thoughts after the 2016 US presidential election

[This text was written on November 11th, 2016. I wanted to flesh out that last point before posting, but nine months later, it’s become clear that I don’t know how to. But the rest is still relevant, I think.]

Although I’m a woman and a person of colour, I have the luxury of not having to fear more than before for my personal safety due to the outcome of the US presidential election since I don’t live in the US. Those who are worried about their safety have every right to be so; their fear has unfortunately been validated by now countless reports of verbal and physical assault by white males who align their attacks with the new US president-elect. But since I don’t have to worry about getting deported, incarcerated, tortured, raped, or being attacked in countless other ways any more than I usually do, my reaction to the election can be cerebral and detached rather than instinctive, emotional or based on survival. For that I am grateful and I acknowledge that others in the US may not have this luxury.

This election and election campaign is far too multi-faceted for any unifying explanatory theory. All the analyses and opinion pieces penned and published since Wednesday that claim to explain WHY and WHO IS TO BLAME and WHAT NOW feel lacking. Anything I write is, of course, no exception; hence I won’t call the following strands of thought anything other than, well, my strands of thought. Please feel free to engage with any of the points or to send related material my way.

Dissent is healthy.
The current state of being – aka status quo, business-as-usual, the establishment, the norm – is sick. We need to acknowledge the problem before we can fix it.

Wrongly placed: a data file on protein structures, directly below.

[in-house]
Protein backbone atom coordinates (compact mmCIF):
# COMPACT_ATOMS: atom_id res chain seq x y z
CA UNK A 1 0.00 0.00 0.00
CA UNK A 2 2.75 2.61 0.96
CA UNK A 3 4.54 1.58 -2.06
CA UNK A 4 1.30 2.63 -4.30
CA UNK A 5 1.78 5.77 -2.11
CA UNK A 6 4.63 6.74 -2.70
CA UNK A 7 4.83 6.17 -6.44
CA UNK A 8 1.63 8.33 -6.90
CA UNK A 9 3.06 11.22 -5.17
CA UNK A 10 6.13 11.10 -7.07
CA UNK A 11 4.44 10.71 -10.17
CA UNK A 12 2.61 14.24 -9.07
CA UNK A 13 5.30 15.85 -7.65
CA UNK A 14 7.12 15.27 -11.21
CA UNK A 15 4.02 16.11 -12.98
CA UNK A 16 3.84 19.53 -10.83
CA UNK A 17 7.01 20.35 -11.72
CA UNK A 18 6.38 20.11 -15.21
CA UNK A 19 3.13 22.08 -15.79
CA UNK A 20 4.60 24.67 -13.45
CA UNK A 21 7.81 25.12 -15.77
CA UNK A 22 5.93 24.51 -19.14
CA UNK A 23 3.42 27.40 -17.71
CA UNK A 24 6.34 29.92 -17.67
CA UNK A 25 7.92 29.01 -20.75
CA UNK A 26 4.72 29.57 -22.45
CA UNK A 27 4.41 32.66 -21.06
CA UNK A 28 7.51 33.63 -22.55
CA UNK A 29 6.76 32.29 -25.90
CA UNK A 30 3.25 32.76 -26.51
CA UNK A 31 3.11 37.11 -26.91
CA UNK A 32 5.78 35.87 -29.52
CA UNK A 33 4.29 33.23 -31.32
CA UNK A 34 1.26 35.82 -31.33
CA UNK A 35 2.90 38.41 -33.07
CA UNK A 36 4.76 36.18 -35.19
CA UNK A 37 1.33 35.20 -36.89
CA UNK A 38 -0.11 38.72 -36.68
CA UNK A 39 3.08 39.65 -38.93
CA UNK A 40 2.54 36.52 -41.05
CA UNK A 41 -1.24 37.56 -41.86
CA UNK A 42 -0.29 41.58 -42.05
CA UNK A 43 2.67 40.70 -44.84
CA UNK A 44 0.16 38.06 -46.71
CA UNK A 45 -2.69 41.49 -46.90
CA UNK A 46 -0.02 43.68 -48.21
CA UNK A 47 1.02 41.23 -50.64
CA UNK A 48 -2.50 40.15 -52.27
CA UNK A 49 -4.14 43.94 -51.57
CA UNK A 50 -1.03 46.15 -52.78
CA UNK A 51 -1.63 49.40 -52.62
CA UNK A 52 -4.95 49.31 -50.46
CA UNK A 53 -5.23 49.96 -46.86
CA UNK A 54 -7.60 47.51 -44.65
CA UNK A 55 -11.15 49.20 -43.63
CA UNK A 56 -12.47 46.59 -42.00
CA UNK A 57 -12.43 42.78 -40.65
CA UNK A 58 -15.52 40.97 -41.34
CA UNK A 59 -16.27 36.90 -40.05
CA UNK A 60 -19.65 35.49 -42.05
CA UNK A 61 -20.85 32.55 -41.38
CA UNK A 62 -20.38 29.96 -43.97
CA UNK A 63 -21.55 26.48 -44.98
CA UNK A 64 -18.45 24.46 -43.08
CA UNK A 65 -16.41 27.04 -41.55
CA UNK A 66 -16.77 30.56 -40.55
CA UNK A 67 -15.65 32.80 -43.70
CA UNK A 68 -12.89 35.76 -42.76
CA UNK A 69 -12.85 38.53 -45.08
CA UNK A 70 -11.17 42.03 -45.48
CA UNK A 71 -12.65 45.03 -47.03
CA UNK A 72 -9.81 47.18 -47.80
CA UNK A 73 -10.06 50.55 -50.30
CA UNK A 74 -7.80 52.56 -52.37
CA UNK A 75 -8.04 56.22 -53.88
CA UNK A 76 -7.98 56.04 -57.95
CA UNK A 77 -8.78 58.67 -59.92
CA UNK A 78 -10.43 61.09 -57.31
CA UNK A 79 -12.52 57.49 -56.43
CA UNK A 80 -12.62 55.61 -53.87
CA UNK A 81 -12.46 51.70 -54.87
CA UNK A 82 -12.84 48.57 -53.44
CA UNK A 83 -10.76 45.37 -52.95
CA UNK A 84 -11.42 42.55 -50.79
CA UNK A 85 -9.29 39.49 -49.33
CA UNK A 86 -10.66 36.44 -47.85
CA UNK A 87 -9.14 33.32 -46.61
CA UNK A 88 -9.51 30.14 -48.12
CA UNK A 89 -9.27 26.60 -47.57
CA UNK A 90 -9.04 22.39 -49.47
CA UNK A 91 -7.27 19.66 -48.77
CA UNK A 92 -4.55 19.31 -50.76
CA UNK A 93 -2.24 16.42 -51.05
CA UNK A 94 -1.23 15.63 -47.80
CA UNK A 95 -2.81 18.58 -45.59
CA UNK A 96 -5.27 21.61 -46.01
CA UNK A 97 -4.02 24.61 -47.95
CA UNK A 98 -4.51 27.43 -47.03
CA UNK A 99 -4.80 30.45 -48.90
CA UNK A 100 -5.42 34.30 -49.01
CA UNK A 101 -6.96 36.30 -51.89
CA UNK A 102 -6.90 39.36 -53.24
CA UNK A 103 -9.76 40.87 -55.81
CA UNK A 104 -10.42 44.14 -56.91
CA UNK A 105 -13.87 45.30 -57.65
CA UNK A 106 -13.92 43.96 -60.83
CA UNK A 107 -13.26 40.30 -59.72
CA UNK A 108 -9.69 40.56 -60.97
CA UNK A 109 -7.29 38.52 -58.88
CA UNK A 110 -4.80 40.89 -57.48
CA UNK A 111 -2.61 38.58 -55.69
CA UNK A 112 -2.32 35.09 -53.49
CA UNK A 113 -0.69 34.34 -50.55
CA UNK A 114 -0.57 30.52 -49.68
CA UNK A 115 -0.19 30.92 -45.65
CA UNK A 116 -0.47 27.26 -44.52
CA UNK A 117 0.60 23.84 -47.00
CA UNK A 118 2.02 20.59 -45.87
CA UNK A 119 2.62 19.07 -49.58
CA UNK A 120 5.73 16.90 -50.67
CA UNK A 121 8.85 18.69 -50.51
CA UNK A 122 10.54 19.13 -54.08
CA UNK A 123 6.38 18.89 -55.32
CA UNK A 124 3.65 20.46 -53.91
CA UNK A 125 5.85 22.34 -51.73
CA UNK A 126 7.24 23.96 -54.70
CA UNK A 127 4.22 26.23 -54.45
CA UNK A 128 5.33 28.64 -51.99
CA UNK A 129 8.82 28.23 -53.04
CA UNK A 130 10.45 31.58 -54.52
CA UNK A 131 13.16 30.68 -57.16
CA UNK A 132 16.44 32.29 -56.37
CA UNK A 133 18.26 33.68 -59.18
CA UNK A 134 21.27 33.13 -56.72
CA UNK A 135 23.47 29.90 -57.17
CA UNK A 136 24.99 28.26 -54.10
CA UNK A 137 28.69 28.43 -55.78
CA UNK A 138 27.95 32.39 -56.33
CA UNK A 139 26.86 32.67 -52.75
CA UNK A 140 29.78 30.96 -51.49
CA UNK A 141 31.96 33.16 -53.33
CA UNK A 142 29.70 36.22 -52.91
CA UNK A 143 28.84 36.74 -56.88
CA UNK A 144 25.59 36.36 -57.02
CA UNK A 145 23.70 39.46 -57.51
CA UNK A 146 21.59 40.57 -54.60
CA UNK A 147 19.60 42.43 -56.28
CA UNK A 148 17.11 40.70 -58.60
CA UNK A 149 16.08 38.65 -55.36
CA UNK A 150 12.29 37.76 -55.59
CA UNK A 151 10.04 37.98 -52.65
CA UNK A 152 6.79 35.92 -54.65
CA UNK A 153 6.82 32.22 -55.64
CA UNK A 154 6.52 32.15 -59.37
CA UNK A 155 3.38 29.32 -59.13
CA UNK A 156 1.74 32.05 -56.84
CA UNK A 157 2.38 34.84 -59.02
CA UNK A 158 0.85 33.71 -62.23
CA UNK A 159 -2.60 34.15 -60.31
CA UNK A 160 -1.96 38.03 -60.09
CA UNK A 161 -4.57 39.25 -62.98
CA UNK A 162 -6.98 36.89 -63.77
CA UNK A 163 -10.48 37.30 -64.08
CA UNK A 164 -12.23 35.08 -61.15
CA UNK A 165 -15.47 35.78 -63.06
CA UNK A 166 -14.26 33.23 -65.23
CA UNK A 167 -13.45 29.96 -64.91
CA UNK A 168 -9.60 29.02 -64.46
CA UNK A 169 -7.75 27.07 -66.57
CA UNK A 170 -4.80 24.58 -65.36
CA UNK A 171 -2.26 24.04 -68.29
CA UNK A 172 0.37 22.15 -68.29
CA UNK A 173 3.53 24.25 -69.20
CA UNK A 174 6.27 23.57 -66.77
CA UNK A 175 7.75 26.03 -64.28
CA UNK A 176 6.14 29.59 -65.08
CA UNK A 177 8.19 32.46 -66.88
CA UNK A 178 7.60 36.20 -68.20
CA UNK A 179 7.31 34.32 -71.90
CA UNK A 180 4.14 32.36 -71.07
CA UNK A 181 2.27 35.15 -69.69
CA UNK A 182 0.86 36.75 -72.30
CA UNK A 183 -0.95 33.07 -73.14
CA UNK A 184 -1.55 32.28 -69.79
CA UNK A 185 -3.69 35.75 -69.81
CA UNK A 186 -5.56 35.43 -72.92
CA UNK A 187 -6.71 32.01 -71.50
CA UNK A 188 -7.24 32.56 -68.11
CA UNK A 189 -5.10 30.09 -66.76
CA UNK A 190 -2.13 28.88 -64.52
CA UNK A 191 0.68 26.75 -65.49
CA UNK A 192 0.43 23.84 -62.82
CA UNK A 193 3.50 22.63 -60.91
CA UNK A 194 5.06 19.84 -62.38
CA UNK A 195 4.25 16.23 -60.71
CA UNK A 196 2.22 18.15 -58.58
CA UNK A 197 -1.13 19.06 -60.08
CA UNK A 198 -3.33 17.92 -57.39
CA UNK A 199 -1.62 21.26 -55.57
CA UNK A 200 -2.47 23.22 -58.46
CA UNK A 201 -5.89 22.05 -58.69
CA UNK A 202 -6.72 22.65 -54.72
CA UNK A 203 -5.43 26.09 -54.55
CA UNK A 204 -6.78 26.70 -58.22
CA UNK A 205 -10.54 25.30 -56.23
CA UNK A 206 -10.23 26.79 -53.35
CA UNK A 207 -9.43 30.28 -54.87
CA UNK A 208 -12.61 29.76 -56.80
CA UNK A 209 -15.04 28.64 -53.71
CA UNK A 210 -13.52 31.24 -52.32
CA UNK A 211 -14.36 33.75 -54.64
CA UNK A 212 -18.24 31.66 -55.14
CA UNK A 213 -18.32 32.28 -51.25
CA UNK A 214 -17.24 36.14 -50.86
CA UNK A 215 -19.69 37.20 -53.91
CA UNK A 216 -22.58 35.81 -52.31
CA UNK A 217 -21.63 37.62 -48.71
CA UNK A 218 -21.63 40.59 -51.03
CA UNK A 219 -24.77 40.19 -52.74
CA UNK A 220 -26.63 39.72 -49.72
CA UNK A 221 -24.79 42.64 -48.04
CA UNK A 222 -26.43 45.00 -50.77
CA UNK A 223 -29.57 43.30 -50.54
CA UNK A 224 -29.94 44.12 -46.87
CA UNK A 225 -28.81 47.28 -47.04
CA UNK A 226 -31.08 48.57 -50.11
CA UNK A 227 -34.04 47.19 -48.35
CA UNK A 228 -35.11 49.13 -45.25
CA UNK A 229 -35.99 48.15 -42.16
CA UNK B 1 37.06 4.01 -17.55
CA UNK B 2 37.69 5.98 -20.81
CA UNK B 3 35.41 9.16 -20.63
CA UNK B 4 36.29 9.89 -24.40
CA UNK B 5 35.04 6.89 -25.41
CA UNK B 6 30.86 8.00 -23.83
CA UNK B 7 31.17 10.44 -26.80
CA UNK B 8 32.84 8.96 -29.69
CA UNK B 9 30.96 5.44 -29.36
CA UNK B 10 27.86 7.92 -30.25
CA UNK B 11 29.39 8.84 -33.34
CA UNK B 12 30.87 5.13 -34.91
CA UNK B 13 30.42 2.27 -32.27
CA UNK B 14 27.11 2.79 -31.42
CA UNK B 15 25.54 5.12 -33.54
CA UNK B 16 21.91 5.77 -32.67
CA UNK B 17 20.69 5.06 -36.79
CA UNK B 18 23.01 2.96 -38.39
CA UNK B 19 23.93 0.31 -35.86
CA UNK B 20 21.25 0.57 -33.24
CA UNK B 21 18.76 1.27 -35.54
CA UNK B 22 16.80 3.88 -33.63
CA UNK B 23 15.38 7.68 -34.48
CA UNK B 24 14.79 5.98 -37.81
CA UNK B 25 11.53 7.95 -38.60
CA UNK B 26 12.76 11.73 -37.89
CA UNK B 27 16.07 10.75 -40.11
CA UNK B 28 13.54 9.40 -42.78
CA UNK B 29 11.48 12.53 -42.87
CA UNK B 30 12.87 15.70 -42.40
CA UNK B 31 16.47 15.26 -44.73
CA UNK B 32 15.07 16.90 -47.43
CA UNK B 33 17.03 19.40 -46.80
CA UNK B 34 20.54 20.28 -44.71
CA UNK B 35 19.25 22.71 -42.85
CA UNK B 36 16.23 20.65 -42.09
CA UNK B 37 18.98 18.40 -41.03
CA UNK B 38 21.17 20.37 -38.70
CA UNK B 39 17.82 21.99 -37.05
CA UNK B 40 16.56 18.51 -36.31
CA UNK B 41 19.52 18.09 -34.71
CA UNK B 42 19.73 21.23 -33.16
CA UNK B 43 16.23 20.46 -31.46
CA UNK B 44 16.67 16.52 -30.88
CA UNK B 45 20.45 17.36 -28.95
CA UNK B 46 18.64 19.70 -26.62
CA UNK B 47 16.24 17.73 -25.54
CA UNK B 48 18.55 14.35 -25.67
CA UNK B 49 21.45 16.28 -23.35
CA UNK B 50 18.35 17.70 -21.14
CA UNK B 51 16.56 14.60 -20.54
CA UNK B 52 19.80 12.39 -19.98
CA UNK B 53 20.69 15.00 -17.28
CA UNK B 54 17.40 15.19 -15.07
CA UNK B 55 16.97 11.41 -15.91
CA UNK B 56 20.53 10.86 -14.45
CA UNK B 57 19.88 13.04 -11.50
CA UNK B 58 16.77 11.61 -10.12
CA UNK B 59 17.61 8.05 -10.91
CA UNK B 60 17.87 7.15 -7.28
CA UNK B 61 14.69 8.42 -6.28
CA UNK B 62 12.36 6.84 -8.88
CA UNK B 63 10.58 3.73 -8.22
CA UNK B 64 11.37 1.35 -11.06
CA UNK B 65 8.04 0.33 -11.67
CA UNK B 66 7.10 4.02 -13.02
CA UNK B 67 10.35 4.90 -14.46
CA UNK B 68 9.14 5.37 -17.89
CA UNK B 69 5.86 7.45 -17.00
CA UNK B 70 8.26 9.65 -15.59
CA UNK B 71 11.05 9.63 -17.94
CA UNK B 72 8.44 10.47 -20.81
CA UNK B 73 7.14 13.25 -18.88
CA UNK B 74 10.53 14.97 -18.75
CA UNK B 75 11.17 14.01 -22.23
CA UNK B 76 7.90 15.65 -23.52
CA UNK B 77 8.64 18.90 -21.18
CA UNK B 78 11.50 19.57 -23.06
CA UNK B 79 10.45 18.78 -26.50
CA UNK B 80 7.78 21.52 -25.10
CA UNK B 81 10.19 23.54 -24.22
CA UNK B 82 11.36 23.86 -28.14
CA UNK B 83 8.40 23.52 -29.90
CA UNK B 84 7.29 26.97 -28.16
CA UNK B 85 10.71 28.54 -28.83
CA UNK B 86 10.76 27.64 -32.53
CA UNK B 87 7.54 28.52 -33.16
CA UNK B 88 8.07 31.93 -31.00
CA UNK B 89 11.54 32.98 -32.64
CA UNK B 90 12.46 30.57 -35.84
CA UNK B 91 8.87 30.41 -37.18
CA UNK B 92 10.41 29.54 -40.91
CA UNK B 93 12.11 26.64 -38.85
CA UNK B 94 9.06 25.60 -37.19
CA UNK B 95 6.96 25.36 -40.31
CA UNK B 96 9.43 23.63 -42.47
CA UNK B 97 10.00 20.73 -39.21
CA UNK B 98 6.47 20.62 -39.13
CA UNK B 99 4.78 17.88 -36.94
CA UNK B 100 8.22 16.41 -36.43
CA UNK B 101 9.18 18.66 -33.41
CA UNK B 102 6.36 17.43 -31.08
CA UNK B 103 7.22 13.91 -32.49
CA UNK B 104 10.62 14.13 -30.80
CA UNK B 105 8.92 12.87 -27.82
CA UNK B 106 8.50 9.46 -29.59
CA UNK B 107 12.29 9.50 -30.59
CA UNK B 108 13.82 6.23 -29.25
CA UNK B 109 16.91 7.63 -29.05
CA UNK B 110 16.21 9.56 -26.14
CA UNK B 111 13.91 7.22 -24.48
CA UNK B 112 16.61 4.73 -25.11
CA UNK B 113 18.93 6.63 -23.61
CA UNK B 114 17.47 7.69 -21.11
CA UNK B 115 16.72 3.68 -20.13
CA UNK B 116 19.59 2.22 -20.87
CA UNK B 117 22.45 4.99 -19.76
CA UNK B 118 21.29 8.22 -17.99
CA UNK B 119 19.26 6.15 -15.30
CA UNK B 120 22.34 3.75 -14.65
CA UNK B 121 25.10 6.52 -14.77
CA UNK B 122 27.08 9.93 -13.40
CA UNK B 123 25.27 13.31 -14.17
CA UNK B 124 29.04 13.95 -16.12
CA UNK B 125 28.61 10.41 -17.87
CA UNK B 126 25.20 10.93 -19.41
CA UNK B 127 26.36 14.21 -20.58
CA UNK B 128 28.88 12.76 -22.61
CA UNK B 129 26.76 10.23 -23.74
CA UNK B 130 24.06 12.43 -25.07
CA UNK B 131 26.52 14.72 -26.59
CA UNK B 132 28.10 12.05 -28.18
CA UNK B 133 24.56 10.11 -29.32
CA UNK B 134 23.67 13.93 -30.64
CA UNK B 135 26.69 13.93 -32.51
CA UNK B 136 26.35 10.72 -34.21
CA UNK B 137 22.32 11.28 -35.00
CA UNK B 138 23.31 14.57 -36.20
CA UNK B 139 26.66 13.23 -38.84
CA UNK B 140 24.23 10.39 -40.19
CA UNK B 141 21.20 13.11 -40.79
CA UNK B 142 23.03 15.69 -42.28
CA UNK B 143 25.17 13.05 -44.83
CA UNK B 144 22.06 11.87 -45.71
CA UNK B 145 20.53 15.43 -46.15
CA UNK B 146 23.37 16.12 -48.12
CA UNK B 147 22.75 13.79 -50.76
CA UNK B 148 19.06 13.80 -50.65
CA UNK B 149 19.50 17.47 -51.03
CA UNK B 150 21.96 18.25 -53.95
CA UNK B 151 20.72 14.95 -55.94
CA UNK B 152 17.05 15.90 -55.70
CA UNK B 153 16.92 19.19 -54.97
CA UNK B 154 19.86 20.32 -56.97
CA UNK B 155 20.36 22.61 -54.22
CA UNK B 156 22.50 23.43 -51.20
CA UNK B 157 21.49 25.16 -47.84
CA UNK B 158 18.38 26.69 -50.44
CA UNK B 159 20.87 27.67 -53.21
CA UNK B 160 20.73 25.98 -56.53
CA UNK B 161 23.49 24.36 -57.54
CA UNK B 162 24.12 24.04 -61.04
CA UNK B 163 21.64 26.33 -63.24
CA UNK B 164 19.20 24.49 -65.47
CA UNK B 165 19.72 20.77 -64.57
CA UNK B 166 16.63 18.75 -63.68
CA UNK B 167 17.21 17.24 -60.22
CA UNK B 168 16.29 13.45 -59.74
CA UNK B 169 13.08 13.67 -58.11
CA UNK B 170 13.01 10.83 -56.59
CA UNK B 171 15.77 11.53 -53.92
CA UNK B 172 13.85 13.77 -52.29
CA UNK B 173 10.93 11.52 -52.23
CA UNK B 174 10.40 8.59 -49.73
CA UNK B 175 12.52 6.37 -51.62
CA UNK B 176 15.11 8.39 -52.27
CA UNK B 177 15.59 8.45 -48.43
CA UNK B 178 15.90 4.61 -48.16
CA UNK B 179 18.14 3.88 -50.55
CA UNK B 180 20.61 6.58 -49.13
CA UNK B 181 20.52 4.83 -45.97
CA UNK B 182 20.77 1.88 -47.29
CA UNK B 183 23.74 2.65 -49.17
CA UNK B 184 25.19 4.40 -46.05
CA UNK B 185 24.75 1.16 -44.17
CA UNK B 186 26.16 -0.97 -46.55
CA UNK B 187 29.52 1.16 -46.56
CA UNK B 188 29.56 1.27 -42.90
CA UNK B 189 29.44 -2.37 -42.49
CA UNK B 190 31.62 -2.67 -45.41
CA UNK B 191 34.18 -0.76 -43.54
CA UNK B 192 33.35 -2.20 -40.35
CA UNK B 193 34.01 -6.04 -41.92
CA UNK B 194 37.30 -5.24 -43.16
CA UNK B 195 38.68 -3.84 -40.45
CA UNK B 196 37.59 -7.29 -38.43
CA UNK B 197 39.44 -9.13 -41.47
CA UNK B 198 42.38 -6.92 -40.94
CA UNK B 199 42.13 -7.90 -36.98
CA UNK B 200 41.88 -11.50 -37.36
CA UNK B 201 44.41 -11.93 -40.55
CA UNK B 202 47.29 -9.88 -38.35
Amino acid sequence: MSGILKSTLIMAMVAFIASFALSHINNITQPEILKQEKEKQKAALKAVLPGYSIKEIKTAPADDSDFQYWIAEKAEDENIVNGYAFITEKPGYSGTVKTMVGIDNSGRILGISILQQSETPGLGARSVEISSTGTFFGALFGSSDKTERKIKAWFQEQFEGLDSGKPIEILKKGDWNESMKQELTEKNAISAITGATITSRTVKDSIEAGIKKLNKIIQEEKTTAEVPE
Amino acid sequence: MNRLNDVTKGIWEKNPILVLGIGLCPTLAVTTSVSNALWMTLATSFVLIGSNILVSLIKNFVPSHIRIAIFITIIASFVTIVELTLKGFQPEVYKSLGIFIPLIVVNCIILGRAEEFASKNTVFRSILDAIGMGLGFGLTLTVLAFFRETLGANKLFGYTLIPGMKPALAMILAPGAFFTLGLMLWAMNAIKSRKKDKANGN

Ignorance (wilful or otherwise) is not exclusive to the right.
The lofty left ignore the cries of those suffering from neoliberalism and then wonder why the masses end up supporting right populists.

Misogyny and racism are intertwined.
Stop discussing whether Trump and his supporters are more misogynistic than racist. Oppression on different planes work together to create an unjust society. We don’t have to choose one or the other to feel outraged about; we should be fighting both and all forms of oppression.

Progressives need to organise.
I and so many others are nothing more than well-intentioned armchair slacktivists. My social media posts (including this text) don’t make one lick of a difference beyond making me feel good for typing something. Less talking, more action.

Moderates need to stop vilifying progressives for troubling the norm.
In the meantime, moderates and centrists – self-proclaimed ‘sensible’ people – need to stop complaining that grassroots movements are inconveniencing their daily commute and then in the same breath lament big money in politics or mourn the death of reason and democracy after an election like this one. People are trying to do something about it. If you can’t actively support them, at least stop whining and get out of the way.

Electoral reform is not a panacea but without it the choices will continue to be limited, unrepresentative and unsavoury.
Eliminating the electoral college will have three significant effects: first, the mechanical effect that will remove the concept of swing states and the winner-take-all method of tallying votes, thus aligning election results with the popular vote; second, the psychological effect that will free voters, especially in former swing states, from biting their tongue and voting for the lesser of the two evils that are the Republican and Democratic parties; and third, the knock-on effect that a greater number of viable candidates/parties will keep the two big parties on their toes, pressuring them to consider other policy positions.

Violence already exists. It’s enshrined in legislation. I don’t mean like a parking lot brawl. Violence is a pervasive attack on civil rights. It’s called oppression.
Trump didn’t bring about oppression, though he no doubt will make it worse.

Stupidity is irrelevant. Disenfranchisement is relevant. Fear, lack of agency and lack of representation are relevant. Injustice, above all, is relevant.

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